Highly porous, nanostructured zirconium oxide spheres were fabricated from ZrO2 nanoparticles with the assistance of agar powder to form spheres with size at millimeter level followed with a heat treatment at 450°C to remove agar network, which provided a simple, low-cost, and safe process for the synthesis of ZrO2 spheres. These ZrO2 spheres had a dual-pore structure, in which interconnected macropores were beneficial for liquid transport and the mesopores could largely increase their surface area (about 98m2/g) for effective contact with arsenic species in water. These ZrO2 spheres demonstrated an even better arsenic removal performance on both As(III) and As(V) than ZrO2 nanoparticles, and could be readily applied to commonly used fixed-bed adsorption reactors in the industry. A short bed adsorbent test was conducted to validate the calculated external mass transport coefficient and the pore diffusion coefficient. The performance of full-scale fixed bed systems with these ZrO2 spheres as the adsorber was estimated by the validated pore surface diffusion modeling. With the empty bed contact time (EBCT) at 10min and the initial arsenic concentration at 30ppb, the number of bed volumes that could be treated by these dry ZrO2 spheres reached ~255,000BVs and ~271,000BVs for As(III) and As(V), respectively, until the maximum contaminant level of 10ppb was reached. These ZrO2 spheres are non-toxic, highly stable, and resistant to acid and alkali, have a high arsenic adsorption capacity, and could be easily adapted for various arsenic removal apparatus. Thus, these ZrO2 spheres may have a promising potential for their application in water treatment practice.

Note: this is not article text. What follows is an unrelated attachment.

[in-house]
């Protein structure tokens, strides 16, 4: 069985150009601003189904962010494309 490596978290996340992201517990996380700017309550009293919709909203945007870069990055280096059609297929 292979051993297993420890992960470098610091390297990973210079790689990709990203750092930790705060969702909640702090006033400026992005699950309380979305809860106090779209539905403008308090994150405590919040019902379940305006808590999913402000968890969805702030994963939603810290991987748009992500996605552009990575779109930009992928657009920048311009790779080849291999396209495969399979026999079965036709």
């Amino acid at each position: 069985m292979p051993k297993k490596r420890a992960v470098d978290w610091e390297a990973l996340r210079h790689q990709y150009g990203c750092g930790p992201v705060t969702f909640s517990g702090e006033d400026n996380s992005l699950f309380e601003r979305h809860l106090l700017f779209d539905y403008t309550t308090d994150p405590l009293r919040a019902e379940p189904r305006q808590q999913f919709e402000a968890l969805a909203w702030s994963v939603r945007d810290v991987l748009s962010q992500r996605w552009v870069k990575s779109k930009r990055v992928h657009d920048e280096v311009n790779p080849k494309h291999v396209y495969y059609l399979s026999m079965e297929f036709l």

- As(III) and As(V) removal
- Pore surface diffusion model (PSDM)
- Short bed adsorber (SBA) test
ASJC Scopus subject areas
- Ecological Modeling
- Water Science and Technology
- Waste Management and Disposal